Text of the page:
The Register had a chance to conduct a brief interview with the Windows Azure general manager, Mike Neil, about what caused the recent global Azure failure.  The beginning was an update pushed to the Red Dog front end software which customers interface with and which communicates to load balancers for resource scheduling which started to break the ability of some admins to move VMs from staging to production.  While the problems were limited and intermittent, they were occurring in all regions of the globe which did not speak well of the systems partitioning.  Microsoft has realized that Red Dog is a single point of failure and will be working to modify that for the future and also discussed some of the other underlying technologies here.

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"Windows Azure suffered a global meltdown at the end of October that caused us to question whether Microsoft had effectively partitioned off bits of the cloud from one another. Now we have some answers."

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Source: The Register

Verizon Cloud Powered By AMD Seamicro SM15000 Servers

Subject: General Tech | October 9, 2013 - 01:59 AM |
Tagged: verizon, sm15000, seamicro, enterprise, cloud, amd

Verizon is launching its new public cloud later this year and offering both compute and storage to enterprise customers. The Verizon Cloud Compute and Cloud Storage products will be hosted on AMD SM15000 servers in a multi-rack cluster built by Verizon-owned Terremark.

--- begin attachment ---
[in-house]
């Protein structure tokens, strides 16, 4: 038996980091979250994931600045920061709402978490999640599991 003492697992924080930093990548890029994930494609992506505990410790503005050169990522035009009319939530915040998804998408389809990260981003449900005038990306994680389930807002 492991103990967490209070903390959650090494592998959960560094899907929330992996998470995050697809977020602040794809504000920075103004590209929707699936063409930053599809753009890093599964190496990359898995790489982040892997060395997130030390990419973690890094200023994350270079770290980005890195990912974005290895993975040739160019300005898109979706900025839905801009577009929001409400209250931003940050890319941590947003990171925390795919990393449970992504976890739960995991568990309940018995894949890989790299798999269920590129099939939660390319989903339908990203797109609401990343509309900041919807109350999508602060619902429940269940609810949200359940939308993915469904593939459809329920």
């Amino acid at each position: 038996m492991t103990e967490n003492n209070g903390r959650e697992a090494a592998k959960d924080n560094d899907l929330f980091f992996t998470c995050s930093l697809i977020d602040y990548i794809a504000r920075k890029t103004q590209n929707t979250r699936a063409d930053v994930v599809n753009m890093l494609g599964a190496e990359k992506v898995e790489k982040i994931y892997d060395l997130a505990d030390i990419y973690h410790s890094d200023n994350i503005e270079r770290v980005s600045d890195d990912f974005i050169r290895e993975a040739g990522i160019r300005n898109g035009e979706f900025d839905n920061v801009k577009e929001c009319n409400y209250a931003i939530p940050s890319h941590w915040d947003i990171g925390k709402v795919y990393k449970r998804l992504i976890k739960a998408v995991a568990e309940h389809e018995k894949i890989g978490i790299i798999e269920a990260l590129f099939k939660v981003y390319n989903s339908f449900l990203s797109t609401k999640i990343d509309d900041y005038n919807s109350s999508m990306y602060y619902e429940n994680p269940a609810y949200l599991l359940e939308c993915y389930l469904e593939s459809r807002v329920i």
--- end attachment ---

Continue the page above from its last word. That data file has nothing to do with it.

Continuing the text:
The new cloud service is powered by AMD SM15000 servers with are 10U units with multiple microservers interconnected by SeaMicro's Freedom Fabric technology. Verizon is aiming the new cloud service at business users, from SMBs to fortune 500 companies. Specifically, Verizon is hoping to entice IT departments to offload internal company applications and services to the Verizon Cloud Compute and Cloud Storage offerings. Using the SeaMicro-built (now owned by AMD) servers, Verizon has a high density, efficient infrastructure that can allegedly provision and deploy virtual machines with fine tuned specifications and performance and reliability backed by enterprise-level SLAs while being compliant with PCI and DoD standards for data security.

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Verizon will be launching Cloud Compute and Cloud Storage as a public beta in Q4 of this year. Further, the company will be taking on beta customers later this month.